While in the classroom, you need to keep your voice down.

  1. Is "while in the classroom" a dependent clause with "you are" omitted as a subject and predicate?

  2. Is "while" a subordinate conjunction?

3 Answers 3


Yes: A dependent clause (aka subordinate clause) contains a subject and a verb, but to get its point across, it requires additional information, which can only be provided by a main clause.

Yes: common subordinate conjunctions include: after, although, as, as if, as long as, as though, because, before, even if, even though, if, if only, in order that, now that, once, rather than, since, so that, than, that, though, till, unless, until, when, whenever, where, whereas, wherever, while


[While in the classroom], you need to keep your voice down.

  1. Not quite: it's a preposition phrase (functioning as an adjunct) headed by the prep "while", which has as its complement the verbless clause "in the classroom"; in other words it's a clause-within-a-phrase structure. Within the clause (which is of course subordinate), the subject is missing as well as the predicator (verb), but there is nevertheless a predicational relation understood: the adjunct can be expanded to "while you are in the classroom".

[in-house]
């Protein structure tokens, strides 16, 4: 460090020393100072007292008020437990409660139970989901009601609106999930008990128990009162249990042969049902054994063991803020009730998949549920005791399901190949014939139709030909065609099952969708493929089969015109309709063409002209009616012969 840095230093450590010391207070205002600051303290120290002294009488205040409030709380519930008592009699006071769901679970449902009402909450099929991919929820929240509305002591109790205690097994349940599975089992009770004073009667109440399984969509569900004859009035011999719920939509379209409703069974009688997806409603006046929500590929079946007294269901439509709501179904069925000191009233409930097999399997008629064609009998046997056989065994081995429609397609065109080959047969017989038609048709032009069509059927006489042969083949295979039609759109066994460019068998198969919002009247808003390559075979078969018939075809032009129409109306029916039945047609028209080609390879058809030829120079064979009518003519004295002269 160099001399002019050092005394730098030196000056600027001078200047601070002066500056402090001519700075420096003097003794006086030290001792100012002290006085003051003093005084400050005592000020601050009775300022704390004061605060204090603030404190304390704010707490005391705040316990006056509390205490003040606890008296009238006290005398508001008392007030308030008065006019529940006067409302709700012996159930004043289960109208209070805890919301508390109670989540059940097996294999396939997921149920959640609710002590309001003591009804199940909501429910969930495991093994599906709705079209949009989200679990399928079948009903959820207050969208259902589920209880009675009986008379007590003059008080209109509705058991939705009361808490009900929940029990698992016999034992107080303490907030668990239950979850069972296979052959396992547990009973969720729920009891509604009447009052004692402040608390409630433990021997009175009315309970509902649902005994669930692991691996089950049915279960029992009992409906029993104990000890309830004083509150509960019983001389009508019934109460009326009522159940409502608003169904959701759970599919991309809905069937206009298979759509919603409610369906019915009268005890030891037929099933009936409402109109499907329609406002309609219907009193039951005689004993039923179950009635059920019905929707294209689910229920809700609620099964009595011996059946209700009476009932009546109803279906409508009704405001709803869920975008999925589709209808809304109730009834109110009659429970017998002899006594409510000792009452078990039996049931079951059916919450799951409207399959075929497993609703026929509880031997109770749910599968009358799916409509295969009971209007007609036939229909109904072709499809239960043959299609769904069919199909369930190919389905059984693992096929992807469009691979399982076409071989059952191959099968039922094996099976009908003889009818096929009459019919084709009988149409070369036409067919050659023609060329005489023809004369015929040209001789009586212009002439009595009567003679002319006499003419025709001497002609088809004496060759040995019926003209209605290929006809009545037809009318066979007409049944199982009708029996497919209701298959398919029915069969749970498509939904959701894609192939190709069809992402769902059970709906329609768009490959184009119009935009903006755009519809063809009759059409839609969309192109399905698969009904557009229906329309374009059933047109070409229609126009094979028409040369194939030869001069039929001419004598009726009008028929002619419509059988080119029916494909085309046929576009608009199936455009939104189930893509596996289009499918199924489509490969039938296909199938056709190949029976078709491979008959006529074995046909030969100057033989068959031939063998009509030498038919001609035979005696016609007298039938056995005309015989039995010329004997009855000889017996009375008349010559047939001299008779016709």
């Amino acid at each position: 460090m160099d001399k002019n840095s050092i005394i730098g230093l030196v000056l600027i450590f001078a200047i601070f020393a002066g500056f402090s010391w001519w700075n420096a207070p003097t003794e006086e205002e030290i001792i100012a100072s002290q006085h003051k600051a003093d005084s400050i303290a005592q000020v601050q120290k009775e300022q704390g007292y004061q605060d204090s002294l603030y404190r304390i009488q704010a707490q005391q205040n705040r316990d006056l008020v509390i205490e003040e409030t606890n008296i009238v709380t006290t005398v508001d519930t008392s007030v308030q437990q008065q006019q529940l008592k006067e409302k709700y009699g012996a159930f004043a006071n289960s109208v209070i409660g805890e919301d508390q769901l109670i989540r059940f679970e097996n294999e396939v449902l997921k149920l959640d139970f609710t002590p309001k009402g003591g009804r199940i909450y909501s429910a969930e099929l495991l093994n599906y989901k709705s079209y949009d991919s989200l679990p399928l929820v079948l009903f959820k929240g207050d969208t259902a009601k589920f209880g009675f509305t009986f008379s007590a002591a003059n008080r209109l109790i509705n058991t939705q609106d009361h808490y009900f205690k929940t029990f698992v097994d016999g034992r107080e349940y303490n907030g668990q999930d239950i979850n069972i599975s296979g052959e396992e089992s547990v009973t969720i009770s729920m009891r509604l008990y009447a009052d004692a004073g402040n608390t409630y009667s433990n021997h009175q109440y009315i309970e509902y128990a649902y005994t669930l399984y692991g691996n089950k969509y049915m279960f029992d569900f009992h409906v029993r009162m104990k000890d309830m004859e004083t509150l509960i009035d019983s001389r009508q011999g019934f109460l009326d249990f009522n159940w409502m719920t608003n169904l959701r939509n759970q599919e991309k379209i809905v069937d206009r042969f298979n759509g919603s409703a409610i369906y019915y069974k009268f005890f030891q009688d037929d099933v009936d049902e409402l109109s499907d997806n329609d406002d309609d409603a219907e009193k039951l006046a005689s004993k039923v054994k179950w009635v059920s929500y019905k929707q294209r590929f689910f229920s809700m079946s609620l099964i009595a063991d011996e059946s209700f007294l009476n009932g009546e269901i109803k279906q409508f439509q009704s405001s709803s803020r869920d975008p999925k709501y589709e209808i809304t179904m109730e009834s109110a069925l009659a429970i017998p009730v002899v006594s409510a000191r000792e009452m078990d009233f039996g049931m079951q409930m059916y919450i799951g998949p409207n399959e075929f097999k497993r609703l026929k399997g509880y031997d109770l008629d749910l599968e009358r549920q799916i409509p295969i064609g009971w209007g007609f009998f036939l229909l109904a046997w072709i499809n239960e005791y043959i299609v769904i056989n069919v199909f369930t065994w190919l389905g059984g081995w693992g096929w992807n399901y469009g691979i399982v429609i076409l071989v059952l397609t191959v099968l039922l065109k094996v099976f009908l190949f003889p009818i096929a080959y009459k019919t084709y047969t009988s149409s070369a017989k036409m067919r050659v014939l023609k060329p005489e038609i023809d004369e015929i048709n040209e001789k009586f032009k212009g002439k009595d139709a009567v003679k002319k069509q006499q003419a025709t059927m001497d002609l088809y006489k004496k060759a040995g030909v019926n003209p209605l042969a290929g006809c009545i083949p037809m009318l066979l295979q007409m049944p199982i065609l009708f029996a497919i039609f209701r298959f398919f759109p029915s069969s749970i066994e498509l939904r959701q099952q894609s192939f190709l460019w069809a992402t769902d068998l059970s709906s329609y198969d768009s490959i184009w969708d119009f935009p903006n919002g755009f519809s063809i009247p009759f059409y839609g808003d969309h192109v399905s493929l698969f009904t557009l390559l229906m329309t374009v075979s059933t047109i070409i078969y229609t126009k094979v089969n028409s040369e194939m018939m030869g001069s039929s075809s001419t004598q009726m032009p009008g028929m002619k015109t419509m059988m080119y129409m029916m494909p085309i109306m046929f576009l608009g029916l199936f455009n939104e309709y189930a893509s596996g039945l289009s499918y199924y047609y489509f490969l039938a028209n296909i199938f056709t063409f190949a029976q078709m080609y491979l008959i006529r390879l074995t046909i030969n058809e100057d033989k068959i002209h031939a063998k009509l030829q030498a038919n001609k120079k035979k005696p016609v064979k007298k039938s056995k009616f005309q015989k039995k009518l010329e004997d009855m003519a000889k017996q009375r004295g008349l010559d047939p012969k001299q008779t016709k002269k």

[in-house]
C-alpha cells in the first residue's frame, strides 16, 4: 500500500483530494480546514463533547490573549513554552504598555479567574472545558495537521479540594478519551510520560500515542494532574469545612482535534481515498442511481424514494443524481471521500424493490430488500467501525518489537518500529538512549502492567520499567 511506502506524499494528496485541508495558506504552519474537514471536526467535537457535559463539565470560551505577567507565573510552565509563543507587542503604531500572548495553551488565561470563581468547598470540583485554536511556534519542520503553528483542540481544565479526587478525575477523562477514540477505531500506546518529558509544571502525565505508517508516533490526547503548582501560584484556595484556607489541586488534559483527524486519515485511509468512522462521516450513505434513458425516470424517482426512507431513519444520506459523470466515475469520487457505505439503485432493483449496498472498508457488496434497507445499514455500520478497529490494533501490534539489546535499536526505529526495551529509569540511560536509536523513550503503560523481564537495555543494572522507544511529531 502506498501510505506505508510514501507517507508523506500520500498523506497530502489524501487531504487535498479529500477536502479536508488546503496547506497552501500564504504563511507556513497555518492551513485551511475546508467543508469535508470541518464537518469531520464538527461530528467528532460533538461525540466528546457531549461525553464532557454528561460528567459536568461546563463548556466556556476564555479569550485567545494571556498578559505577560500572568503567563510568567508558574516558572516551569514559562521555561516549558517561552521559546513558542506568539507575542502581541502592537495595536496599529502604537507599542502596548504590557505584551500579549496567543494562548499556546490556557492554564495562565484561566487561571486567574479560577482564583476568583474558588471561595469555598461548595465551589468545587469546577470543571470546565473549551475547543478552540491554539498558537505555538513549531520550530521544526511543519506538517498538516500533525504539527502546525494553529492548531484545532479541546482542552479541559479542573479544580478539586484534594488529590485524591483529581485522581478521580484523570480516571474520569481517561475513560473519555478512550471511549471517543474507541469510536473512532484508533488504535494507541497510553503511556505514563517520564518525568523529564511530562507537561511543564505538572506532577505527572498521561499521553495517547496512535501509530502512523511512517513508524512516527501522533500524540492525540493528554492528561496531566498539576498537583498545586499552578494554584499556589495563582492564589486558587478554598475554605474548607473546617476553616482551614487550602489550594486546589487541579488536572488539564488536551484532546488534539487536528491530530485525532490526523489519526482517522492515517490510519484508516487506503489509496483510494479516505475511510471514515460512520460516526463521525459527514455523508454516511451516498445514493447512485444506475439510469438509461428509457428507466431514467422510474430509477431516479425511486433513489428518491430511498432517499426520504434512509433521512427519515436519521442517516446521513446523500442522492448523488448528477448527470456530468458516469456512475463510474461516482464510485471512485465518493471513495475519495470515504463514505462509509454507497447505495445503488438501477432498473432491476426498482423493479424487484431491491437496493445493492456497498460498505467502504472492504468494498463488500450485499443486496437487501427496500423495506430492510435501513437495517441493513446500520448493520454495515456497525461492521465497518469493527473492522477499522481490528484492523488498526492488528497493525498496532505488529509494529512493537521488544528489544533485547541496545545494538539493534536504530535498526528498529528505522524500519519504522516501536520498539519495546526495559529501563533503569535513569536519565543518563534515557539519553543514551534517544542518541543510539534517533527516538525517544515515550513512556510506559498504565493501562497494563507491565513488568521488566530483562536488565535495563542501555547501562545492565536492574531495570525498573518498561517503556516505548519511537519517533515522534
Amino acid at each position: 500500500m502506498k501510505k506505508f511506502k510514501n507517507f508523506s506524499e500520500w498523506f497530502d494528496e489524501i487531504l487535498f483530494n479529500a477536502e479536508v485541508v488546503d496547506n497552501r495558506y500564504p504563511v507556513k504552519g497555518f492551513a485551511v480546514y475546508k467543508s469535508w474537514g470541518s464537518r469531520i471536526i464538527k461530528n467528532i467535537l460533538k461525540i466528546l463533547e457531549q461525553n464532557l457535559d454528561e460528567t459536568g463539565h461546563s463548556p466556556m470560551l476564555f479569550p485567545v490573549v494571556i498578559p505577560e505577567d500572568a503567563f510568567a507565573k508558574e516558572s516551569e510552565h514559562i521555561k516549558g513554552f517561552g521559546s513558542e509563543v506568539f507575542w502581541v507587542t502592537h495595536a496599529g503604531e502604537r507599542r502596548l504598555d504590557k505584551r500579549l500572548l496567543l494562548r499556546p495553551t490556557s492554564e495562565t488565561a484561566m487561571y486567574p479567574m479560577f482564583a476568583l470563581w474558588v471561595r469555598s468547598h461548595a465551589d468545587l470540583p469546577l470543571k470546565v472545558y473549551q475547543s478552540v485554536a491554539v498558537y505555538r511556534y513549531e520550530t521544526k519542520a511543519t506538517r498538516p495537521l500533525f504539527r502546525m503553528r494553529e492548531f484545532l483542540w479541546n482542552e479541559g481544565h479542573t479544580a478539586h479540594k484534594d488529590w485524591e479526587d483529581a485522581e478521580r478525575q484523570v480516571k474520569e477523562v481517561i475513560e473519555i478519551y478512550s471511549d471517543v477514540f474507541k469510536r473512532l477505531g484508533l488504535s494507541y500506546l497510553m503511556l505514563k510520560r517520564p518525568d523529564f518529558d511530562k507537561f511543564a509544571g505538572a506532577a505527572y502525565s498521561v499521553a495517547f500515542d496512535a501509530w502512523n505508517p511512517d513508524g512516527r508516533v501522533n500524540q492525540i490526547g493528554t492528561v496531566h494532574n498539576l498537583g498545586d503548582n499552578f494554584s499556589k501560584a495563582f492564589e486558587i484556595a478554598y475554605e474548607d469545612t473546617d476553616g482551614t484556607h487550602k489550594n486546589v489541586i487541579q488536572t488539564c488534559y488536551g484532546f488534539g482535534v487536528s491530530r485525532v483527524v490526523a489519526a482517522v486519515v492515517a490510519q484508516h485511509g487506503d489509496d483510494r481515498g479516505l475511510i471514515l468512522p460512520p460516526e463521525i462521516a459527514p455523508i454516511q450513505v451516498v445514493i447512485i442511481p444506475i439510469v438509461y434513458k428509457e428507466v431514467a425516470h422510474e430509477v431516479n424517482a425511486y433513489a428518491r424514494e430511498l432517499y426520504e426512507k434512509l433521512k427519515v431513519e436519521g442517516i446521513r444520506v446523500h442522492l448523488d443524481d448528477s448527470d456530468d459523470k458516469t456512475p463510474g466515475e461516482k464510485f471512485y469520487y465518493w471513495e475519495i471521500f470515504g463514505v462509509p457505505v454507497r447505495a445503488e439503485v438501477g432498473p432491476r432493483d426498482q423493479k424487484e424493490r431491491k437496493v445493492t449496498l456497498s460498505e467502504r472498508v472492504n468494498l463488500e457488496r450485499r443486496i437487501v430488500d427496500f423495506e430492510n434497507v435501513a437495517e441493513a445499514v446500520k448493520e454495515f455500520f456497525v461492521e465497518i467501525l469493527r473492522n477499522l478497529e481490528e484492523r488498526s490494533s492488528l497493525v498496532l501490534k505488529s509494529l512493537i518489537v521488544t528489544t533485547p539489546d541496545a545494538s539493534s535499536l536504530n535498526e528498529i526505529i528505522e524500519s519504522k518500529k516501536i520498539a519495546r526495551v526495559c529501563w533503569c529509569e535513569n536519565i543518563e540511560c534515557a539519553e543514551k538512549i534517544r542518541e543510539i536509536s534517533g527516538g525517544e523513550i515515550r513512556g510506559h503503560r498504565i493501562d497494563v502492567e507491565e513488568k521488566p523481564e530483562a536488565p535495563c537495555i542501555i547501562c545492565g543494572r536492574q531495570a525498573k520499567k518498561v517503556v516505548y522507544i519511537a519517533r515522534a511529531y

2. No: traditional grammar treats "while" as a subordinator, but in modern grammar it's analysed as a preposition (see 1.).


In tradtional grammar "while" is a subordinating conjunction. But in your example the while-clause is shortened.

You can shorten a clause by using a participle construction with drop of the subject if the subjects in subclause and main clause are the same:

  • While you are in the classroom > While being in the classroom

When the participle is "being" it is mostly dropped as it is self-evident:

  • While being in the classroom > While in the classroom

When using a participle constructuction the conjunction can also be dropped as you can guess it from the relationship between subclause and main clause.

  • While you are in the classroom > Being in the classroom > In the classroom

You don't have to learn the subordinating conjunctions, only the coordinating conjunctions as there are only seven:

  • and or nor - but yet - for so (nor is a correlative conjunction as in neither A nor B)

You find a useful presentation of conjunctions in english-grammar-revolution.com here

You can find a list of the most common subordinating conjunctions here.

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